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Isolated Spinal Cord Arteritis

  • Thomas E. Feasby (a1), Gary G. Ferguson (a1) and J.C.E. Kaufmann (a1)

Summary:

This patient presented as a subacute progressive cervical myelopathy and the differential diagnosis included cervical spondylotic myelopathy and intramedullary mass. Microscopically, vascular lesions plus a patchy myelomalacia indicated a vasculitis. However, there was no suggestion of a generalized vasculitis at autopsy and the only supporting laboratory study was a raised erythrocyte sedimentation rate. It would seem that a vasculitis similar to polyarteritis nodosa or other collagen disease may be confined to the spinal cord.

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Copyright

Corresponding author

Department of Pathology (Neuropathology), University Hospital, 339 Windermere Road, London, Ontario, Canada N6G 2K3

References

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Blackwood, W. (1958). Vascular disease of the spinal cord. Proceedings of the Royal Society of Medicine, 51, 543547.
Foix, C. and Alajouanine, T. (1926). La myelite necrotique subaigue: myelite centrale angeiohypertrophique a evolution progressive paraplegie amyotrophique lentement ascendente, d’abord spasmodique, puis flasque, s’accompagnant de dissociation albumino-cytologique. Revue Neurologique, 2, 142.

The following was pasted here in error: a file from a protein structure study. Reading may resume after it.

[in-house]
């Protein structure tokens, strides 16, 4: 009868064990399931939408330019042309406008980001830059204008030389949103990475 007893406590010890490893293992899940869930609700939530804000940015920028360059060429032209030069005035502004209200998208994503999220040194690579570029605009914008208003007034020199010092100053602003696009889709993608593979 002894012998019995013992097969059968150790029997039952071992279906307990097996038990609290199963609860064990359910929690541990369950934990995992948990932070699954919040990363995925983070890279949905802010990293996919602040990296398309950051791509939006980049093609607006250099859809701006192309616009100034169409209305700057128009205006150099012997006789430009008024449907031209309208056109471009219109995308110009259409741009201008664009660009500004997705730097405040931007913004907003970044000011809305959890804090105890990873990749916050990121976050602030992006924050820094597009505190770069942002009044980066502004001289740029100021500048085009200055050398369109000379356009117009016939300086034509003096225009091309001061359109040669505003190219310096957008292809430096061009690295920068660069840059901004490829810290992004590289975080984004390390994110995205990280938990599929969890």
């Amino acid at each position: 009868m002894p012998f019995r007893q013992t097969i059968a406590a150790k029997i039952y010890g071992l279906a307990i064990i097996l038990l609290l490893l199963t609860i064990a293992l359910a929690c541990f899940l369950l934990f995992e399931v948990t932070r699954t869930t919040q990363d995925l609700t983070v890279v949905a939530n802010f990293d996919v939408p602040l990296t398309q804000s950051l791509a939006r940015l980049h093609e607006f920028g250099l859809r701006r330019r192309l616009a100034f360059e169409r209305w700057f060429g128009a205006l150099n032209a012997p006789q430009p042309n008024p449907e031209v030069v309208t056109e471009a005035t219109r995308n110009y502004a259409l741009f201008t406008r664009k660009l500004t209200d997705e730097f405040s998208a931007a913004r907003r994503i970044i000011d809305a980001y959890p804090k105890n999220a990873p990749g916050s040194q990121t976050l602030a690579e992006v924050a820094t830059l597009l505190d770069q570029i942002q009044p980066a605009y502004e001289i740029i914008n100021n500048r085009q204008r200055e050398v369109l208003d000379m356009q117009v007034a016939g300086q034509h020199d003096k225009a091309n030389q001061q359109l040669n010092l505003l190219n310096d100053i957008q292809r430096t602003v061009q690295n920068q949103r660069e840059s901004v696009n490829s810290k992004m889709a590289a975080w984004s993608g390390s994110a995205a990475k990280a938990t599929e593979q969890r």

Jellinger, K. and Neumayer, E. (1962). Myelopathie progressive d’origine vasculaire: Contribution anatomo-clinique aux syndromes d’une hypovascularization chronique de la moelle. Acta Neurologica Psychiatrica (Belgium), 62, 944956.
Jellinger, K. (1967). Spinal cord arteriosclerosis and progressive vascular myelopathy. Journal of Neurology, Neurosurgery and Psychiatry, 30, 195206.
Mair, W.G.P. and Druckman, R. (1953). The pathology of spinal cord lesions and their relation to the clinical features in prolusion of cervical intervertebral discs. Brain, 76, 7091.

Isolated Spinal Cord Arteritis

  • Thomas E. Feasby (a1), Gary G. Ferguson (a1) and J.C.E. Kaufmann (a1)

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